Science Storytellers is a new public engagement program with a simple aim: to sit elementary-aged children down to interview scientists in the manner of science journalists, and to then write about and share their stories. In a partnership between Science Storytellers and The Open Notebook and with seed funding from the Burroughs Wellcome Fund, we developed and ran the first Science Storytellers program during Family Science Days, a free public event at the 2017 AAAS Annual Meeting in Boston.
The success of this first event exceeded our wildest expectations: During the two days, over 400 kids, coached by science journalists, sat down to have conversations with scientists that lasted 10, 30, sometimes even 45 minutes. We had to pull chairs from other booths to accommodate all the kids who wanted to talk with our scientist volunteers, and many of those scientists stayed on well after the shifts they’d committed to ended. As simple as the idea for the booth seemed, it powerfully demonstrated kids’ appetite for understanding science and scientists in a more personal, individual way—and scientists’ appetite for communicating with the young people upon whom the future of science will depend.
One of our overarching goals with this program is to provide a true alternative to the deficit model of science communication and education. We aim to give a voice to kids and their families by encouraging them to ask questions of scientists that are personally relevant and meaningful, and to then share their stories. Related to this goal is another: to provide scientists a window into the questions and values among community members who are not scientists by profession. Still another goal is to break down barriers and shift the power dynamics between scientists and the public. Sitting down face to face with a scientist is a very different interaction than being in a setting where a scientist is giving a public presentation, even in a casual science cafe or festival setting. The project truly puts kids in the drivers’ seat and invites them to lead the conversation and tell others what they learned from the experience in a creative capacity. By introducing kids and their families to professional science journalists as well, we also aim to begin rebuilding public trust in the media.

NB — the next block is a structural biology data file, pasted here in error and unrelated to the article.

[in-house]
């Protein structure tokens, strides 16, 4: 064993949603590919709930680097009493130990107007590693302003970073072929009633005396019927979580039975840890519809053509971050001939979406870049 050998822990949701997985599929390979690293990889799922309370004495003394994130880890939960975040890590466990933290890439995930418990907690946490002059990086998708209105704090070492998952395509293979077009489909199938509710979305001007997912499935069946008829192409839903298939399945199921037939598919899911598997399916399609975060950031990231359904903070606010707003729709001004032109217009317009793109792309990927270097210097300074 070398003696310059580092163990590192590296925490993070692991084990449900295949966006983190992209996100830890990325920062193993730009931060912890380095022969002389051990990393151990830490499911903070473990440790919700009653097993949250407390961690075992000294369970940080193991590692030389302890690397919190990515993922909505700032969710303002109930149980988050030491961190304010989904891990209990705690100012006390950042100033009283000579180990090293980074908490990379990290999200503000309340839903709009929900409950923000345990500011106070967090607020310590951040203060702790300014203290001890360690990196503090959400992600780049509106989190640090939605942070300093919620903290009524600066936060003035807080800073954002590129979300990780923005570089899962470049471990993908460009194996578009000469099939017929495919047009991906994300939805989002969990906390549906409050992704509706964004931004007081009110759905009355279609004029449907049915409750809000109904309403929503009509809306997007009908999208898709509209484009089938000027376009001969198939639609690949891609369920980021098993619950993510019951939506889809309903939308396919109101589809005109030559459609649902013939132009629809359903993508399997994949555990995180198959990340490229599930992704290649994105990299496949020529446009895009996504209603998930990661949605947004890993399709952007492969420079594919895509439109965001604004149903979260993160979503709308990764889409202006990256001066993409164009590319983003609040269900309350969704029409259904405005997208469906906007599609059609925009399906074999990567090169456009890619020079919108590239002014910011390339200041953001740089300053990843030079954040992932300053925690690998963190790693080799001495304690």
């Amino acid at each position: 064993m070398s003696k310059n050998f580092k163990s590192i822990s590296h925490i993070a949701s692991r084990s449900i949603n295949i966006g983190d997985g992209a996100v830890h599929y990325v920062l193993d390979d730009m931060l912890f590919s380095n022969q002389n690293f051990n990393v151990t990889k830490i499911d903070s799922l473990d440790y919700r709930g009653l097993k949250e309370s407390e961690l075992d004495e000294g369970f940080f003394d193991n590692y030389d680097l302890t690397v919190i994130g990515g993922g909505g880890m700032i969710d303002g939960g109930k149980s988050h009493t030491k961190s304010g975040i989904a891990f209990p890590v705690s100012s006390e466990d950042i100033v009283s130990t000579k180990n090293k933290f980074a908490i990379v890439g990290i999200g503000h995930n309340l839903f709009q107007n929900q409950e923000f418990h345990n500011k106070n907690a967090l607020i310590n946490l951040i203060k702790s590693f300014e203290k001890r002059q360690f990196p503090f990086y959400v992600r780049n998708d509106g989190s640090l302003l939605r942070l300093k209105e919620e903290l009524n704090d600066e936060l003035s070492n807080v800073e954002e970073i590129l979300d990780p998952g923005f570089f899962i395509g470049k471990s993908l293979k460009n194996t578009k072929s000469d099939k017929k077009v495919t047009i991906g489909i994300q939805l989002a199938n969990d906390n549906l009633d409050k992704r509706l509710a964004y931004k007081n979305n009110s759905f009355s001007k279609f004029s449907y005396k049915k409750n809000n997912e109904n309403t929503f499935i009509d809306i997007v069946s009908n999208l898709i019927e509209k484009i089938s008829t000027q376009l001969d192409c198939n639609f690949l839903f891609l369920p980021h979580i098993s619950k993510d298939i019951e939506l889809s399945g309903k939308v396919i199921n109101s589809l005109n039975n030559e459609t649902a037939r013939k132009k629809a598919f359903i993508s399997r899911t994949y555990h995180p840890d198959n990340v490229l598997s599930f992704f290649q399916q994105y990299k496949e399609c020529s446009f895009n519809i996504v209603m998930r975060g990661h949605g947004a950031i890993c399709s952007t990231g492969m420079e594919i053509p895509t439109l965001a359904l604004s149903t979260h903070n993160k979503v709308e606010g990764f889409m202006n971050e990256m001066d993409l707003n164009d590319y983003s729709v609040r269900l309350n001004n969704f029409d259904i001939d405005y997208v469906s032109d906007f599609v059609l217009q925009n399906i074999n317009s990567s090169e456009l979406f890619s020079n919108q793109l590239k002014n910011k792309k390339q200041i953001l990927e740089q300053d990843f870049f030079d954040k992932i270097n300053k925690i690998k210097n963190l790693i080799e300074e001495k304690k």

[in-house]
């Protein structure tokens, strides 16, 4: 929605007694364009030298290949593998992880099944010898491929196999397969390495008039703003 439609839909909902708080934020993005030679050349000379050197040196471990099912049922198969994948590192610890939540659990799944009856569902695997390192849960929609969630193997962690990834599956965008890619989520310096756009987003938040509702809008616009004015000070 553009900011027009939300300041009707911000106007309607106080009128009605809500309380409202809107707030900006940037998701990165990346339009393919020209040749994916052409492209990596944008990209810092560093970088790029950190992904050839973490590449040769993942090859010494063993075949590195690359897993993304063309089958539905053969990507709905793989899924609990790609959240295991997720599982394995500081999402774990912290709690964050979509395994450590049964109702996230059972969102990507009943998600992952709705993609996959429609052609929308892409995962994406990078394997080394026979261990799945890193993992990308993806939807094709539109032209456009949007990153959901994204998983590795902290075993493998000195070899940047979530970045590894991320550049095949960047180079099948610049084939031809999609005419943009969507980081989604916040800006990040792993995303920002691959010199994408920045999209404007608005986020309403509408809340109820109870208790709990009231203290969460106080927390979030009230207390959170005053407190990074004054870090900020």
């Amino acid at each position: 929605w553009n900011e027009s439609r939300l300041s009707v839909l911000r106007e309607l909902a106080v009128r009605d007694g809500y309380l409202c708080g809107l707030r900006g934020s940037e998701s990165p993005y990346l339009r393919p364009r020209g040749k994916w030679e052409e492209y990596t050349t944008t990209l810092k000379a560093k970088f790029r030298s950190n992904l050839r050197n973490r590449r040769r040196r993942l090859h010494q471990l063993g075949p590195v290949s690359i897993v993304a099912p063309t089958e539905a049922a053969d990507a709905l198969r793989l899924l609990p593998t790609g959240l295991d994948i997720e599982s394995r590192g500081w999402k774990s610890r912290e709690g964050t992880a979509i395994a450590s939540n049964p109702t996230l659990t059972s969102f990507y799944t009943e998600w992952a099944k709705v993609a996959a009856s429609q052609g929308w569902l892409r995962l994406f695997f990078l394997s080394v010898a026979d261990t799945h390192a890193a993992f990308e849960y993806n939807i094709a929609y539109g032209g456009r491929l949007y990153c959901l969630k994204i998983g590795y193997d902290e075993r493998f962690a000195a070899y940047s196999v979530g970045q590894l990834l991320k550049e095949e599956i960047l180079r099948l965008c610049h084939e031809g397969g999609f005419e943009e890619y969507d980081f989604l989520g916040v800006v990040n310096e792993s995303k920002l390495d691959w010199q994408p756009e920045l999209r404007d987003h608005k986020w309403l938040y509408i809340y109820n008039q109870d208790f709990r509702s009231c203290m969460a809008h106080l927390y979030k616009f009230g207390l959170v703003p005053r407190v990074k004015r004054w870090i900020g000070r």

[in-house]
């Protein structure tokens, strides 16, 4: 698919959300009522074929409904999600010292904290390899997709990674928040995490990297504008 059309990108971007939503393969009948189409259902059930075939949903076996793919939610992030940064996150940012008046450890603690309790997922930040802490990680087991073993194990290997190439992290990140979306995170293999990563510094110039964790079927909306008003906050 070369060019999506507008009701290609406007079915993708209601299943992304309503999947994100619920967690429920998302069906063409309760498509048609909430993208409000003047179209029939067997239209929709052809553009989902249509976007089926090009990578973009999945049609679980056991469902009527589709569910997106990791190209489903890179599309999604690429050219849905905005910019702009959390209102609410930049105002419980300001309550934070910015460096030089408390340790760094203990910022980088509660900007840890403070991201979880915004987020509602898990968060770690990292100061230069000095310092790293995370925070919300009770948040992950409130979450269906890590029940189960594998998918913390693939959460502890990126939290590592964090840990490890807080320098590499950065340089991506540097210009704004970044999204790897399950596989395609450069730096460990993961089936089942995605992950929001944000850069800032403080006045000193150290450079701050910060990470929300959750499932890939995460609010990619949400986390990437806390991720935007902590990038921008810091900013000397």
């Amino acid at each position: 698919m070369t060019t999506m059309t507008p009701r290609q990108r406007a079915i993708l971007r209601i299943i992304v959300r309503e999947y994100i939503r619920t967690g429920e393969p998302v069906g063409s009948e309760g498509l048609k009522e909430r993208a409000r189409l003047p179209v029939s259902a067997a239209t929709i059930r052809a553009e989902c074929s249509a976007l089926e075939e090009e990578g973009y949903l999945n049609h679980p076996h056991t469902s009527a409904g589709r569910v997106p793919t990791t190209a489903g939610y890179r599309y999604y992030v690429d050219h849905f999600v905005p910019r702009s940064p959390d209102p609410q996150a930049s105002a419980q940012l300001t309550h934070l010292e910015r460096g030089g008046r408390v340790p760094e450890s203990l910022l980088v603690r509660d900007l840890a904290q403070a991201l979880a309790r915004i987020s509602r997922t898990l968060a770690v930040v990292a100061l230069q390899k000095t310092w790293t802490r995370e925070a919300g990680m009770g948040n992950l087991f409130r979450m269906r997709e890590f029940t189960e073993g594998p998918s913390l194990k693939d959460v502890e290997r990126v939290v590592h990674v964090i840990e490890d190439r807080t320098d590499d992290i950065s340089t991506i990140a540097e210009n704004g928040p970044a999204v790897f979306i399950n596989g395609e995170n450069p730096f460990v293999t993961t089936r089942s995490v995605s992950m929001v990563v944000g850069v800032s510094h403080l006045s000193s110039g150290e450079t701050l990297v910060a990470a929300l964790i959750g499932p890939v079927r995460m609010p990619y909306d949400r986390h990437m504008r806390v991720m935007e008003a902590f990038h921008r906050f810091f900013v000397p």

We believe this program has great potential for exploring numerous questions in STEM education, communication, and engagement. Does engaging children in conversation with scientists also engage their caregivers? How might this approach also become an informal learning opportunity for adults? Does this kind of informal introduction to the work of scientists help children to develop a science identity? Does meeting science journalists and seeing how they approach their work help to build public trust in the media? This talk will offer a brief overview of Science Storytellers—its mission and goals, feedback we have received, stories from kids who have participated, and also will provide for an exchange of ideas with the audience.